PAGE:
Genital automatisms in complex partial seizures.
ABSTRACT To determine which brain region is responsible for the generation of sexual automatisms.
Ninety consecutive patients with medically refractory focal epilepsy (74 with temporal lobe and 16 with frontal lobe epilepsy) referred to an epilepsy monitoring unit were studied. The occurrence of the following sexual automatisms was assessed during prolonged video-EEG monitoring: 1) repeatedly grabbing or fondling the genitals and 2) pelvic or truncal thrusting or similar movements.
Five patients repeatedly fondled or grabbed their genitals during or immediately after some of their seizures. All five had temporal lobe epilepsy, as evidenced from prolonged video-EEG monitoring, high-resolution MRI, and good to excellent outcome after epilepsy surgery. Sexual automatisms did not occur with frontal lobe epilepsy.
Sexual automatisms cannot be related exclusively to frontal lobe seizures. As previously proposed, apparently sexual hypermotoric pelvic or truncal movements are common in frontal lobe seizures, but this study suggests that discrete genital automatisms, like fondling and grabbing the genitals, are more common in seizures evolving from the temporal lobe.
Article: Amours et neurologie[Show abstract] [Hide abstract]
ABSTRACT: IntroductionLove is a complex emotional state which is difficult to define. Considering anthropological studies, this feeling can now be divided into three distinct behaviors: lust, attraction for a specific partner and conjugal or filial attachment.Revue Neurologique 02/2011; 167(2):105-113. DOI:10.1016/j.neurol.2010.03.023 · 0.60 Impact Factor
[Show abstract] [Hide abstract]
ABSTRACT: Psychogenic erectile dysfunction (ED) is defined as a male sexual dysfunction characterized by a persistent or recurrent inability to attain adequate penile erection due predominantly or exclusively to psychological or interpersonal factors. Previous fMRI studies were based on the common occurrence in the male sexual behaviour represented by the sexual arousal and penile erection related to viewing of erotic movies. However, there is no experimental evidence of altered brain networks in psychogenic ED patients (EDp). Some studies showed that fMRI activity collected during non sexual movie viewing can be analyzed in a reliable manner with independent component analysis (ICA) and that the resulting brain networks are consistent with previous resting state neuroimaging studies. In the present study, we investigated the modification of the brain networks in EDp compared to healthy controls (HC), using whole-brain fMRI during free viewing of an erotic video clip. Sixteen EDp and nineteen HC were recruited after RigiScan evaluation, psychiatric, and general medical evaluations. The performed ICA showed that visual network (VN), default-mode network (DMN), fronto-parietal network (FPN) and salience network (SN) were spatially consistent across EDp and HC. However, between-group differences in functional connectivity were observed in the DMN and in the SN. In the DMN, EDp showed decreased connectivity values in the inferior parietal lobes, posterior cingulate cortex and medial prefrontal cortex, whereas in the SN decreased and increased connectivity was observed in the right insula and in the anterior cingulate cortex respectively. The decreased levels of intrinsic functional connectivity principally involved the subsystem of DMN relevant for the self relevant mental simulation that concerns remembering of past experiences, thinking to the future and conceiving the viewpoint of the other's actions. Moreover, the between group differences in the SN nodes suggested a decreased recognition of autonomical and sexual arousal changes in EDp.PLoS ONE 08/2014; 9(8):e105336. DOI:10.1371/journal.pone.0105336 · 3.53 Impact Factor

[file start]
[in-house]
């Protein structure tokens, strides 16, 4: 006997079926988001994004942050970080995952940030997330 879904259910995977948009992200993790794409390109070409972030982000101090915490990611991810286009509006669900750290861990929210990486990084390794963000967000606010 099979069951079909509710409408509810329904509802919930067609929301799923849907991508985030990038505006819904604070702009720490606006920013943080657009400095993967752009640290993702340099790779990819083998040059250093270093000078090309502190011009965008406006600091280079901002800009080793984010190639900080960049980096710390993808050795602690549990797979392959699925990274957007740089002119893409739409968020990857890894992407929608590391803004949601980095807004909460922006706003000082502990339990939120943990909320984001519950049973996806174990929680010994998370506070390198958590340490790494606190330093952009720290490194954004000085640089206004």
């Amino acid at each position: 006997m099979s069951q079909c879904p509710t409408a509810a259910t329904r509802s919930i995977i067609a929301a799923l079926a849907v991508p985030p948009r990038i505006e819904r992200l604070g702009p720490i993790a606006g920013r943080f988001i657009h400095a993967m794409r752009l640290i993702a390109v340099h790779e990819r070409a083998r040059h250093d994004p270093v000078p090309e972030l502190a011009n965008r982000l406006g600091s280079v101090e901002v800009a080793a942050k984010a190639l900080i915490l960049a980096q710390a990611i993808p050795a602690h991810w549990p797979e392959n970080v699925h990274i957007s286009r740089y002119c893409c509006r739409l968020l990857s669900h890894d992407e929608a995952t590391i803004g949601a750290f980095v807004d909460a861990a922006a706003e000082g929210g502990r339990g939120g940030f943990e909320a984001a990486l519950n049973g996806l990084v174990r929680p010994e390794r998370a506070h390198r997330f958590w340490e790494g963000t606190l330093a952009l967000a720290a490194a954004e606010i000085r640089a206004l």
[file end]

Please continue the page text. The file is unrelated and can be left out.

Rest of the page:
[Show abstract] [Hide abstract]
ABSTRACT: Despite the interest for the brain correlates of male sexual arousal, few studies investigated neural mechanisms underlying psychogenic erectile dysfunction (ED). Although these studies showed several brain regions active in ED patients during visual erotic stimulation, the dynamics of inhibition of sexual response is still unclear. This study investigated the dynamics of brain regions involved in the psychogenic ED. Functional magnetic resonance imaging (fMRI) and simultaneous penile tumescence (PT) were used to study brain activity evoked in 17 outpatients with psychogenic ED and 19 healthy controls during visual erotic stimulation. Patterns of brain activation related to different phases of sexual response in the two groups were compared. Simultaneous recording of blood oxygen level-dependent fMRI responses and PT during visual erotic stimulation. During visual erotic stimuli, a larger activation was observed for the patient group in the left superior parietal lobe, ventromedial prefrontal cortex, and posterior cingulate cortex, whereas the control group showed larger activation in the right middle insula and dorsal anterior cingulate cortex and hippocampus. Moreover, the left superior parietal lobe showed a larger activation in patients than controls especially during the later stage of sexual response. Our results suggest that, among regions more active in patient group, the left superior parietal lobe plays a crucial role in inhibition of sexual response. Previous studies showed that left superior parietal lobe is involved in monitoring of internal body representation. The larger activation of this region in patients during later stages of sexual response suggests a high monitoring of the internal body representation, possibly affecting the behavioral response. These findings provide insight on brain mechanisms involved in psychogenic ED.Journal of Sexual Medicine 04/2012; 9(6):1602-12. DOI:10.1111/j.1743-6109.2012.02719.x · 3.15 Impact Factor